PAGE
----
Among the gems released into the public domain by the British Library last December is an advertisement for Batkin & Kent, Hairdressers and Perfumers of Stafford, (or Staffford – whoever proofread it probably hoped it would disappear with the next edition of the book rather than re-emerge on the internet 128 years later, but c’est la vie).
It is illustrated with the image of a man seated in a barber’s chair, undergoing the fashionable process of hair-brushing by machinery.
This attractive and somewhat intriguing advertisement has scored more than 4,200 views so far – not bad for one image among a million.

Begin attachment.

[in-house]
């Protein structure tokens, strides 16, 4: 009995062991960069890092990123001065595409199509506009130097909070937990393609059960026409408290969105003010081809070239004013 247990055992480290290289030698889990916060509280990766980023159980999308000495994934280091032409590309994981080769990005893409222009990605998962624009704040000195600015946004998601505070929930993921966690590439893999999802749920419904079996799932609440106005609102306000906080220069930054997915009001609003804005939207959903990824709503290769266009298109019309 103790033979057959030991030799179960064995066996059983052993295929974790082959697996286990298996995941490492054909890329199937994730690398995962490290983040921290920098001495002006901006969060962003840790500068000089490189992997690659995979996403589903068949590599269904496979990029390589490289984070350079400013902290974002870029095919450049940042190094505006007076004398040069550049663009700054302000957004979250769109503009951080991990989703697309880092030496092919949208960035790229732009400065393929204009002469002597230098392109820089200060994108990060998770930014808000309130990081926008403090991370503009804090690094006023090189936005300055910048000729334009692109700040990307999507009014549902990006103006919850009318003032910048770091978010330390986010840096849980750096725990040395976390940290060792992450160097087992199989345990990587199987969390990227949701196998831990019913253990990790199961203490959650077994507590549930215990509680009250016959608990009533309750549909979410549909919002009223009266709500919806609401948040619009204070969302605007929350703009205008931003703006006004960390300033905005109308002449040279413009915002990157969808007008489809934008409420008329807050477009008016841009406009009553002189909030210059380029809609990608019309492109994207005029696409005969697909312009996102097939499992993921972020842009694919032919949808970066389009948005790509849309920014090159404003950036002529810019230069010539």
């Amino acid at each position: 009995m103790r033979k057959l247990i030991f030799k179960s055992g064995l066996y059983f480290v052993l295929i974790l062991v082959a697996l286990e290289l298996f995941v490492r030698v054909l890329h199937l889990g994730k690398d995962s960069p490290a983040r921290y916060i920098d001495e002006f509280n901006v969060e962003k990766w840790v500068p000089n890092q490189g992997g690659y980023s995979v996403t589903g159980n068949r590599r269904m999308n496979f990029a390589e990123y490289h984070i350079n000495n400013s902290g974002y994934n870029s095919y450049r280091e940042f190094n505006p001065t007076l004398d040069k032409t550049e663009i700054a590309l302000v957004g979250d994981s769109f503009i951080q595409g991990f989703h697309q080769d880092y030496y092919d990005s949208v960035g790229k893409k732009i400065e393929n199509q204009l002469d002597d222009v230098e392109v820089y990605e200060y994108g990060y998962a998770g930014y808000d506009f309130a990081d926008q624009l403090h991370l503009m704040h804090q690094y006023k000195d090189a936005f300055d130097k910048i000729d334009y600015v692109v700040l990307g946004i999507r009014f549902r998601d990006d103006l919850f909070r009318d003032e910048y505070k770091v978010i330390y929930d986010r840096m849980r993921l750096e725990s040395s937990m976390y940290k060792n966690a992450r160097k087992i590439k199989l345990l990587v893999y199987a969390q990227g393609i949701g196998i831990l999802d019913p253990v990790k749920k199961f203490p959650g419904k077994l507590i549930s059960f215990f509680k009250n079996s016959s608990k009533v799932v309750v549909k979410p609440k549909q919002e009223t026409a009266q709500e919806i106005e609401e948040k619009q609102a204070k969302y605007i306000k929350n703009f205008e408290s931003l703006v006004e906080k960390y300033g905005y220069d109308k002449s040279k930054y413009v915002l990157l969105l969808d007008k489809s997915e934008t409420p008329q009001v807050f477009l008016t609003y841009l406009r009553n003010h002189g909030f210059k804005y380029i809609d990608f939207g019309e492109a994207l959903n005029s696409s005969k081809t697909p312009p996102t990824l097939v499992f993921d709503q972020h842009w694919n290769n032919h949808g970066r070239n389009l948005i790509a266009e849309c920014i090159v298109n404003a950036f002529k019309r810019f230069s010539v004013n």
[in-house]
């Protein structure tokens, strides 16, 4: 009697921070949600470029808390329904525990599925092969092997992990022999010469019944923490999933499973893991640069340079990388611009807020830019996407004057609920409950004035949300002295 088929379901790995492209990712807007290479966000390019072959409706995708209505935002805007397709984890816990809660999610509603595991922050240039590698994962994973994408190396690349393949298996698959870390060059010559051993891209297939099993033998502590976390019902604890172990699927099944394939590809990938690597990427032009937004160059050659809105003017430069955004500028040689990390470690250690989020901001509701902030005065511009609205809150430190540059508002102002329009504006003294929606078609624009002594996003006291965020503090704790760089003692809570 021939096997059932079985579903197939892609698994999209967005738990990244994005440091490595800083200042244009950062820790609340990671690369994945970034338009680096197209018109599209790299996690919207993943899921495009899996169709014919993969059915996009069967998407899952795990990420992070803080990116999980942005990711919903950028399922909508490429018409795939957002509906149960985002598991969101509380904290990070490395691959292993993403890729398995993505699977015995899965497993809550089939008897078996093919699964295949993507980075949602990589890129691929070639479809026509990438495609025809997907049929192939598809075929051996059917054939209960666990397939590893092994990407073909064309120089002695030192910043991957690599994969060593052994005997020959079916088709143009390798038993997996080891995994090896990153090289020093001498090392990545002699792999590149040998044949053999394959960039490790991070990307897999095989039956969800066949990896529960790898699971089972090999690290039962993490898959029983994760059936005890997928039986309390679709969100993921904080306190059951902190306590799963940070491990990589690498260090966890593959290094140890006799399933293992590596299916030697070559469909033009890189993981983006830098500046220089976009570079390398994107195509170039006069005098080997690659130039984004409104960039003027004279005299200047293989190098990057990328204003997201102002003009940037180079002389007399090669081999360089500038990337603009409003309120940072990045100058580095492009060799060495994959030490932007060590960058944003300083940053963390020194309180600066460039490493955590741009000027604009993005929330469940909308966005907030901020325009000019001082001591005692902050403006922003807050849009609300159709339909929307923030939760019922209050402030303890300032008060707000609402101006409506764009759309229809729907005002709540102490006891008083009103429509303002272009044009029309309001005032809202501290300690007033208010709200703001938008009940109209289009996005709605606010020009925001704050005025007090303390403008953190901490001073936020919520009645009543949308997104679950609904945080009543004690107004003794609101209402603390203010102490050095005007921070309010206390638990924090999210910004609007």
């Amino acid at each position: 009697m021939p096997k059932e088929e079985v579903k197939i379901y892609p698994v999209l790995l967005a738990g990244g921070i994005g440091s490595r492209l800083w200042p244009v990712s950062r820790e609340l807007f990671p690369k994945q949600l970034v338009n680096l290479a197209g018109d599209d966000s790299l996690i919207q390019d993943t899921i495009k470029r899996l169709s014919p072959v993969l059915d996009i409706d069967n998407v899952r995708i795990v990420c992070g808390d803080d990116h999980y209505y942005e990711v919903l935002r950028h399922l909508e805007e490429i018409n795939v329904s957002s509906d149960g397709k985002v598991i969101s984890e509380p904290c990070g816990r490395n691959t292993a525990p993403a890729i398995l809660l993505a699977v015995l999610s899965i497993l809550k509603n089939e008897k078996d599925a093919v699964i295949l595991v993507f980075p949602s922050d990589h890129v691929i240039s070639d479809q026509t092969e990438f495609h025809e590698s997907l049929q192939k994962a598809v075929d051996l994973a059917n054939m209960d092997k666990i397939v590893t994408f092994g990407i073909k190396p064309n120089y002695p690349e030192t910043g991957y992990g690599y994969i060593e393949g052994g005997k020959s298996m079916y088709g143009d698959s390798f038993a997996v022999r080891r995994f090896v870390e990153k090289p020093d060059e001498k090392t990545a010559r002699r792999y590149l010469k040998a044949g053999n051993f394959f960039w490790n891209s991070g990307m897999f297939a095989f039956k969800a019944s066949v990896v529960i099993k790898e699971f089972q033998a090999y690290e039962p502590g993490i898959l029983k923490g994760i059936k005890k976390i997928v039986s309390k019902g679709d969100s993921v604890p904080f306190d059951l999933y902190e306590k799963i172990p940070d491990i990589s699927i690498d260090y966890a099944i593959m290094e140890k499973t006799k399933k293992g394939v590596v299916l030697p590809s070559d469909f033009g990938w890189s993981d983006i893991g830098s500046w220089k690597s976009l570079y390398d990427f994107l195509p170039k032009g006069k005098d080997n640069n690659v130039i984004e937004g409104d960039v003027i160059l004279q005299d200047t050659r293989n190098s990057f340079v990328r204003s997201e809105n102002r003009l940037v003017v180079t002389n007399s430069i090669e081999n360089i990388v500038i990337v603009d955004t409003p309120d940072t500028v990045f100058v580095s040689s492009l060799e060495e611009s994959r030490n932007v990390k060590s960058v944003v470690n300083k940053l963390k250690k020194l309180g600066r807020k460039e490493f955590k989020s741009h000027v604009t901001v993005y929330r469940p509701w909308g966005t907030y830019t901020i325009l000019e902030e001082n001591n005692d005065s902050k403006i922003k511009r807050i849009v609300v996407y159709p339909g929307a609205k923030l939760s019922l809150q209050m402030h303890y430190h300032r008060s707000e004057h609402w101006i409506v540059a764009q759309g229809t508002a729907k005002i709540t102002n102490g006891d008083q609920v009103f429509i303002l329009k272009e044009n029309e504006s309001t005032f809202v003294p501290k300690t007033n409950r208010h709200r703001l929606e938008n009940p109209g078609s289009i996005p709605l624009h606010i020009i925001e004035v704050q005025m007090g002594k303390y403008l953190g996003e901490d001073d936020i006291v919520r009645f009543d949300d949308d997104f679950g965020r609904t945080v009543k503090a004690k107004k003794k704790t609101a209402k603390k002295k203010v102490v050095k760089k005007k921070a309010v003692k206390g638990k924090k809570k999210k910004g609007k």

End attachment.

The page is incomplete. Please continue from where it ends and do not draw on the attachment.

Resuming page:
But how did this hair-brushing process work? Was it a one-off eccentricity that never caught on, or a familiar sight in every hairdressing salon?
The answer is that it became more than familiar – hair-brushing by machinery was a Victorian sensation, capturing the public imagination at a time when the mechanisation of everyday activity spoke of prosperity, progress and improvement to the human condition.
It was also a solidly British development; something that the ‘Yankees’, for all their inventiveness, had failed to come up with.